If you have a lot of knowledge about history and nations of the world then you are likely to know that St. Lucia is the only country in the world till date named after a historical female figure. St. Lucia has a predominantly black population with over 90% of her population made up of people with African roots. The remaining 10% is a mix of individuals with French, British and West Indian origins.
St. Lucia, one of the islands on the Caribbean, is recognized as one of the territories populated by African slaves during the slave trade era. The slaves were treated brutally by their owners under very harsh conditions.
Owing to the number of slaves that remained in the country after the slave trade, St. Lucia has a very rich culture which makes it a prime destination for tourists annually. The country’s ministry of tourism is working hard so that other parts of the rich culture is being promoted and thus encourage diversity.
A part of St. Lucian culture that has withstood the test of time is the Jounen Kweyol festival. It is considered to be the biggest festival in all of St. Lucia and thus attracts attendance from nations around the globe. The festival is celebrated on the last Sunday of October annually and the Creoles dress up in outfits made out of Madras cloth for the celebration.
The natives gather for traditional dances and drumming in the evening which is preceded by a mass in the morning since most of the natives are Catholics. The mass is conducted in Kweyol, the most spoken language on the island. Rich food is also on display at the festival and the National dish of St. Lucia, Green Fig(banana) and Salt Fish, is not left out.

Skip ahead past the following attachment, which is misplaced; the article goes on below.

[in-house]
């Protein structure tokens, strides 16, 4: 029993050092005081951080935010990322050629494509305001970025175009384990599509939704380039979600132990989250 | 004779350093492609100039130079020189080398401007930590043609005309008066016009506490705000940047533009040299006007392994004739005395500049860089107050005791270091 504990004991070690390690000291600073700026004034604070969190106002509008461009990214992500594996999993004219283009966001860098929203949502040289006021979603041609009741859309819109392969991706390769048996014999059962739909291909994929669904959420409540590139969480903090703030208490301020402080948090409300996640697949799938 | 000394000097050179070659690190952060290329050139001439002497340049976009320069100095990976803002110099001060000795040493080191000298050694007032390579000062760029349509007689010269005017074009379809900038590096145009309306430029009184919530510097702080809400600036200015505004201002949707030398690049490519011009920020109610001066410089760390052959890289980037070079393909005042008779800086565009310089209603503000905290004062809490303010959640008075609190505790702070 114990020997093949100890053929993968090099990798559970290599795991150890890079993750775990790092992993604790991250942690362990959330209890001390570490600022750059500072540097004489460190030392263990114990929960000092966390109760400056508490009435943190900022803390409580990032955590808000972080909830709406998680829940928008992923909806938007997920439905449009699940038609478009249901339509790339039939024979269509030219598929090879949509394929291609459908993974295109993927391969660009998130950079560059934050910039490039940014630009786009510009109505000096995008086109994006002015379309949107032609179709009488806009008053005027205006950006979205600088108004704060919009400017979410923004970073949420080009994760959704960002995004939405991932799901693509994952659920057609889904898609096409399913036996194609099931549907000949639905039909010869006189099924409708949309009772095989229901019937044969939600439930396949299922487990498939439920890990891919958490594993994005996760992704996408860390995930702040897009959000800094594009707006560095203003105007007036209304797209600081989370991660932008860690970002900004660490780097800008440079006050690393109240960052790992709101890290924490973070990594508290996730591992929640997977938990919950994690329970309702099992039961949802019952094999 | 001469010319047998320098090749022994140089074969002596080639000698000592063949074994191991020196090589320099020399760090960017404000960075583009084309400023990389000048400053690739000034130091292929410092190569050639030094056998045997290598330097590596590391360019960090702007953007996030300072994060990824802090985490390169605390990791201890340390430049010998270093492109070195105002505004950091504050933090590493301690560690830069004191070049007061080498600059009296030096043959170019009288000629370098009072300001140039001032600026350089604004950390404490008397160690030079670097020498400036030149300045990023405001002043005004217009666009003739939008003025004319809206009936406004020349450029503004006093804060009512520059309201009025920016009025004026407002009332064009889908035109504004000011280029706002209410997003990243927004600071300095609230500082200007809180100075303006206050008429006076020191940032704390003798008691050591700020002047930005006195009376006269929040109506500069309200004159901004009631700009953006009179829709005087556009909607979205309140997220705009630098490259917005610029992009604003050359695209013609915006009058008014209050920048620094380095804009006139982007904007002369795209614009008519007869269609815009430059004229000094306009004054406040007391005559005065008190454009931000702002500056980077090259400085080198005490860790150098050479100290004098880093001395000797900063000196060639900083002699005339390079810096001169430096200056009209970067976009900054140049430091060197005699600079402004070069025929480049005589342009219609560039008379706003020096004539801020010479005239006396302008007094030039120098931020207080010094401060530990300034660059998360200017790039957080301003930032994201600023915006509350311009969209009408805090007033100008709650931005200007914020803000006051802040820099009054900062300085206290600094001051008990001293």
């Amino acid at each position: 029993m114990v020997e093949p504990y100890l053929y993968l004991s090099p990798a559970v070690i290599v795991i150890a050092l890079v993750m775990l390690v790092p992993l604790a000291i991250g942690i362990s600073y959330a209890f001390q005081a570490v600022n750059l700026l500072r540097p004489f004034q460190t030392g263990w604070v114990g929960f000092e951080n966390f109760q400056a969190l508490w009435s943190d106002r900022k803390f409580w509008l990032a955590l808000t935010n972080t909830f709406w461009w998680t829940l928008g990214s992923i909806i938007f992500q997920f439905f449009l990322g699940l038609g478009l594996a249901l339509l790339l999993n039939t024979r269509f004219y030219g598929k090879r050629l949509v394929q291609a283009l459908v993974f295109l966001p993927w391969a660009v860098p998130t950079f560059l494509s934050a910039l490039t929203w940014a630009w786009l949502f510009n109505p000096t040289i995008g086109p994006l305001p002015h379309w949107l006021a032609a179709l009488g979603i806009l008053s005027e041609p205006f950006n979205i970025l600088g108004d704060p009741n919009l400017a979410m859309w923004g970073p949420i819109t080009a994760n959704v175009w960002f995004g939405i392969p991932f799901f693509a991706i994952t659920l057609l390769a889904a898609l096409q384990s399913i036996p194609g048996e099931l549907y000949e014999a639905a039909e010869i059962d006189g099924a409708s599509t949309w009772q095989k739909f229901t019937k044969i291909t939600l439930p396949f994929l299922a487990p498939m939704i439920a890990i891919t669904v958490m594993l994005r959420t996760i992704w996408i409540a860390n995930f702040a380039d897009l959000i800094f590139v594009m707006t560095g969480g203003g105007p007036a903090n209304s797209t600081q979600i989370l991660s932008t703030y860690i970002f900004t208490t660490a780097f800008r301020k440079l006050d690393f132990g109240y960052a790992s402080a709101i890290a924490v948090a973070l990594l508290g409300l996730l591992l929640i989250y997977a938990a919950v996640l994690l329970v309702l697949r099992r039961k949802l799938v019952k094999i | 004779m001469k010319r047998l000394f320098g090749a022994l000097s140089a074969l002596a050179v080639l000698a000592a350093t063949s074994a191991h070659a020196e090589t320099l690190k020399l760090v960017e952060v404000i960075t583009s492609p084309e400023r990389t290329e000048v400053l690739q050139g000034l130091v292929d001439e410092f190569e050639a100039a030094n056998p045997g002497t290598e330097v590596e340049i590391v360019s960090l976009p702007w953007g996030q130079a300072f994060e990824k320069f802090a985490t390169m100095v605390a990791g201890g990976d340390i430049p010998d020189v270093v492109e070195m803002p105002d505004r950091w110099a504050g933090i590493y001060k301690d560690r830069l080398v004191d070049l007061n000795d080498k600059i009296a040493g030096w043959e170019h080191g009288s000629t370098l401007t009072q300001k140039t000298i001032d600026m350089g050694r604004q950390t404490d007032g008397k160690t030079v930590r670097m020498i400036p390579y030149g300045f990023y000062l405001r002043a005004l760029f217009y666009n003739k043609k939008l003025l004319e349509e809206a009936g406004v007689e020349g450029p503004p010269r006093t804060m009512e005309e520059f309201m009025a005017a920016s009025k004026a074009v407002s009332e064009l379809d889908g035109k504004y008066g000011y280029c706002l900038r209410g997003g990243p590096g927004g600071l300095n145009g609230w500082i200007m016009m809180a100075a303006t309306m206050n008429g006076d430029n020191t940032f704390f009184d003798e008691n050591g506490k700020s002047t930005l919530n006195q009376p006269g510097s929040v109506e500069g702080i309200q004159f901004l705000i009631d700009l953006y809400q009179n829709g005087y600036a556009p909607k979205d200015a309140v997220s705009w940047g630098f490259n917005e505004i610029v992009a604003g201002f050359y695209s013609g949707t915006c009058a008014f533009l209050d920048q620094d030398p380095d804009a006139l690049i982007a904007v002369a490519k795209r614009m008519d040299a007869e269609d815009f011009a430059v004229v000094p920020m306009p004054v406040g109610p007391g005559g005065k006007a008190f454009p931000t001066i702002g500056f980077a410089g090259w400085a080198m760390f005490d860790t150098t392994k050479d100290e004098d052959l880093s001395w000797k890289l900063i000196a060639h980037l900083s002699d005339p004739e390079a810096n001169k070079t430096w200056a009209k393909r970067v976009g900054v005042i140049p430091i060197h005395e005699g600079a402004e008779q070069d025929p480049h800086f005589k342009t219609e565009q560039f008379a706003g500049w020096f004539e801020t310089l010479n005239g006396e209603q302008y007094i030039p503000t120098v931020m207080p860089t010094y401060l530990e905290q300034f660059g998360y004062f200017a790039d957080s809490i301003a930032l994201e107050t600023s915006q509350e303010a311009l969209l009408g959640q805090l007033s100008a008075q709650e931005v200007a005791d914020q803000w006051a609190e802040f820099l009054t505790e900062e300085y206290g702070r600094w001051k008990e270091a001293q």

There is also a beauty pageant, this time with a different arrangement, only women of 50 years and above can participate. The women dress up in beautiful Creole attires and compete by showing their knowledge of the Creole history and heritage. At the largest village in St. Lucia known as Choiseul, tourists can buy different kinds of souvenirs like paintings, hats, and bags.
The Jounen Kweyol festival is of great importance to the people of St. Lucia as it has helped to preserve their culture over the years even though there is a major challenge of funding which the government is tackling.